As I am writing this series of posts, in the season of Lent, I plan to proceed by giving each Homily its own separate post. Hopefully, at the end of this series, I will be able to write a post summarizing the Hexameron as a whole and its relation to modern YECism. So, what you will see in this series of posts is my own grappling with Basil’s exegesis of Genesis 1 as kind of a running but far from exhaustive commentary.

You can find the full text of Basil’s Hexameron and other extant writings of the Church Fathers on CCEL.org. Continue reading “Ham-Handed Hermeneutics VIII: The Hexæmeron of Basil of Cæsarea – Preface”

Stop Playing Chess on my Checkerboard!

In the past few weeks, I have had numerous on-line interactions with YECists (Young Earth Creationists). Prior interactions inspired my recent posts on the tendency of many YECists to react to simple statements in accord with orthodox Christian doctrine with shock and seemingly “righteous” indignation and, subsequently, in defense of their YEC beliefs and supposedly in defense of Christian orthodoxy, they frequently make assertions deemed heterodox by the Christian tradition.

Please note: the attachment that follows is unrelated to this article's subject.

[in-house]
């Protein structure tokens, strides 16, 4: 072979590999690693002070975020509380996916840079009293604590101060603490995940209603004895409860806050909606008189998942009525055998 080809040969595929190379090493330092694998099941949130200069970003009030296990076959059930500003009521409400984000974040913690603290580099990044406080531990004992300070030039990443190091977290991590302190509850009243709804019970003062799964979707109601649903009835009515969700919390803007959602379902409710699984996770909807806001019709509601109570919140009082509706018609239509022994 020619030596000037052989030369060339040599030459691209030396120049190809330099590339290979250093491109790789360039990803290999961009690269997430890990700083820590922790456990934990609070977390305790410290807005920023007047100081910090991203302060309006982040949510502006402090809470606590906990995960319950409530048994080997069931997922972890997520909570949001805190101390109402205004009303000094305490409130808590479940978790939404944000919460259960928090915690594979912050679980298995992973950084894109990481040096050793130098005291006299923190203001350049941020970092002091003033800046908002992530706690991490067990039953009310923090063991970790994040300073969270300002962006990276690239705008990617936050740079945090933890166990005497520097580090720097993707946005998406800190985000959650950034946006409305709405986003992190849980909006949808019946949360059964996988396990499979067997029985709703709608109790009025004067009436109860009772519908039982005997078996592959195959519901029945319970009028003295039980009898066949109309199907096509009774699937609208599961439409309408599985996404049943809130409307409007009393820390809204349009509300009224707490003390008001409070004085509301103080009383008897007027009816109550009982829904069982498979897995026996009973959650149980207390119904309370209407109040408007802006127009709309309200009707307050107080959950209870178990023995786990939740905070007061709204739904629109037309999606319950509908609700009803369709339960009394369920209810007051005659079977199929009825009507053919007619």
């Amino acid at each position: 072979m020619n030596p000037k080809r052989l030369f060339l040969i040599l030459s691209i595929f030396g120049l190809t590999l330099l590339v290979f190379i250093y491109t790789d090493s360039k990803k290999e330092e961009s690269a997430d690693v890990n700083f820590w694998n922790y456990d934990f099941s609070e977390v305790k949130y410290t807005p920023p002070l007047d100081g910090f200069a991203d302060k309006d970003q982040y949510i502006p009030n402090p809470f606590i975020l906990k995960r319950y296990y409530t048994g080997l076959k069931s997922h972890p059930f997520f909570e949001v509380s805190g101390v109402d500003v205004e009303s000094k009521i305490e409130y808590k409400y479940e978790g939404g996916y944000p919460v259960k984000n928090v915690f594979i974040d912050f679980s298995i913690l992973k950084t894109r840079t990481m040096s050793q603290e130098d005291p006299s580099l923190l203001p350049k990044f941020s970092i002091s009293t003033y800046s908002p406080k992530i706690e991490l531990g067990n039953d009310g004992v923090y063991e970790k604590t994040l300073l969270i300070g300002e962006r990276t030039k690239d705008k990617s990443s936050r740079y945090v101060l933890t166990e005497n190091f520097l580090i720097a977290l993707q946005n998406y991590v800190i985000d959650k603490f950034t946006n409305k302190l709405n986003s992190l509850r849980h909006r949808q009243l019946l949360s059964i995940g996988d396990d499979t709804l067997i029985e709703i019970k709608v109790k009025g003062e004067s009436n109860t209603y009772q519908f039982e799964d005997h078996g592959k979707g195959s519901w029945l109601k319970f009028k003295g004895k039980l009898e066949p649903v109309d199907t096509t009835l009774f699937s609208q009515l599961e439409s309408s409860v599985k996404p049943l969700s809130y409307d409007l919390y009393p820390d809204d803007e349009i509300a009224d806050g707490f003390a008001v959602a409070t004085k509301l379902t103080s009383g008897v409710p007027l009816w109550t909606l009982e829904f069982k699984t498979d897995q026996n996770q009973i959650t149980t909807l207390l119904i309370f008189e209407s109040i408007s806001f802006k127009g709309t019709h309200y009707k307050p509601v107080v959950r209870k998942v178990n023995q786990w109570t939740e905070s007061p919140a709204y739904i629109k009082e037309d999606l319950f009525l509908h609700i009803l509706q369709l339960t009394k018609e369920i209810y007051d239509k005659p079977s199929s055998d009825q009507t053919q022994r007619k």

When the error is brought to their attention via relevant quotes and links to texts, YECists will not change their position but change the authoritative source of their assertion. That is, in their initial reaction, they will claim that their position is the traditional orthodox position. Yet, when I or someone else provides evidence from Church Fathers, councils, and creeds to demonstrate their error, then, persisting in their error, YECists will reject the arguments of the Church Fathers, councils, and creeds. Usually, at this point, YECists will then claim that it does not matter what the Church Fathers, councils and creeds say for those teachings are the “fallible words of men” and their position is based in the “infallible Word of God.” In other words, they retreat into the argument that their position is the biblical position based on the plain reading of the text (of course). Any position that is contrary to their position is then obviously not biblical but shaped by non-authoritative extra-biblical sources.